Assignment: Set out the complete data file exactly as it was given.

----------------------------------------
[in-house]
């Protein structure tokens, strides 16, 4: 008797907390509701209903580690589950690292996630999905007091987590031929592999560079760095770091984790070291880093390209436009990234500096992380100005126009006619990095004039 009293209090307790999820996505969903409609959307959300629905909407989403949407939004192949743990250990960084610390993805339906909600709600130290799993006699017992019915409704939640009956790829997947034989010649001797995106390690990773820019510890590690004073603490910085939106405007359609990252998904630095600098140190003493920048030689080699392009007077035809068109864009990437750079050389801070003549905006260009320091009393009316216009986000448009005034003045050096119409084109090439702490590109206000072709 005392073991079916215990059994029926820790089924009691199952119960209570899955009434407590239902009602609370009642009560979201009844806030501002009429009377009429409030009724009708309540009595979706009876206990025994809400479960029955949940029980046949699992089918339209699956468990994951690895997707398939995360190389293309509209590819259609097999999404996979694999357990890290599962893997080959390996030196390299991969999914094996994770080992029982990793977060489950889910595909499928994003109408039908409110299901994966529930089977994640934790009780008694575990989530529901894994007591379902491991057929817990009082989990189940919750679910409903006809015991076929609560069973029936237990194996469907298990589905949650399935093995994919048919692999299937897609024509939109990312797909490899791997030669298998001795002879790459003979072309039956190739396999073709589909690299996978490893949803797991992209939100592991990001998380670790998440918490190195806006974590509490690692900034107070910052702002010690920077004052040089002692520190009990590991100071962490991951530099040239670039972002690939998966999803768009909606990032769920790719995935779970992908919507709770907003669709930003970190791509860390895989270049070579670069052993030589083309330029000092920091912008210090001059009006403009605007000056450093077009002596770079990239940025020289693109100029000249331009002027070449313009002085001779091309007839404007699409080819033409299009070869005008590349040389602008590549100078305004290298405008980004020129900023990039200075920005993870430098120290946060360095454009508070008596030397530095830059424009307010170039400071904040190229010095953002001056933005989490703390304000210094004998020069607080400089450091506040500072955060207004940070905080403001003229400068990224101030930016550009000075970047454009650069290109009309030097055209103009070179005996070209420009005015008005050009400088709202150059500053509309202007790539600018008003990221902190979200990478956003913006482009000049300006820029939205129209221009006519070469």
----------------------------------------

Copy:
[in-house]
């Protein structure tokens, strides 16, 4: 008797907390509701209903580690589950690292996630999905007091987590031929592999560079760095770091984790070291880093390209436009990234500096992380100005126009006619990095004039 009293209090307790999820996505969903409609959307959300629905909407989403949407939004192949743990250990960084610390993805339906909600709600130290799993006699017992019915409704939640009956790829997947034989010649001797995106390690990773820019510890590690004073603490910085939106405007359609990252998904630095600098140190003493920048030689080699392009007077035809068109864009990437750079050389801070003549905006260009320091009393009316216009986000448009005034003045050096119409084109090439702490590109206000072709 005392073991079916215990059994029926820790089924009691199952119960209570899955009434407590239902009602609370009642009560979201009844806030501002009429009377009429409030009724009708309540009595979706009876206990025994809400479960029955949940029980046949699992089918339209699956468990994951690895997707398939995360190389293309509209590819259609097999999404996979694999357990890290599962893997080959390996030196390299991969999914094996994770080992029982990793977060489950889910595909499928994003109408039908409110299901994966529930089977994640934790009780008694575990989530529901894994007591379902491991057929817990009082989990189940919750679910409903006809015991076929609560069973029936237990194996469907298990589905949650399935093995994919048919692999299937897609024509939109990312797909490899791997030669298998001795002879790459003979072309039956190739396999073709589909690299996978490893949803797991992209939100592991990001998380670790998440918490190195806006974590509490690692900034107070910052702002010690920077004052040089002692520190009990590991100071962490991951530099040239670039972002690939998966999803768009909606990032769920790719995935779970992908919507709770907003669709930003970190791509860390895989270049070579670069052993030589083309330029000092920091912008210090001059009006403009605007000056450093077009002596770079990239940025020289693109100029000249331009002027070449313009002085001779091309007839404007699409080819033409299009070869005008590349040389602008590549100078305004290298405008980004020129900023990039200075920005993870430098120290946060360095454009508070008596030397530095830059424009307010170039400071904040190229010095953002001056933005989490703390304000210094004998020069607080400089450091506040500072955060207004940070905080403001003229400068990224101030930016550009000075970047454009650069290109009309030097055209103009070179005996070209420009005015008005050009400088709202150059500053509309202007790539600018008003990221902190979200990478956003913006482009000049300006820029939205129209221009006519070469």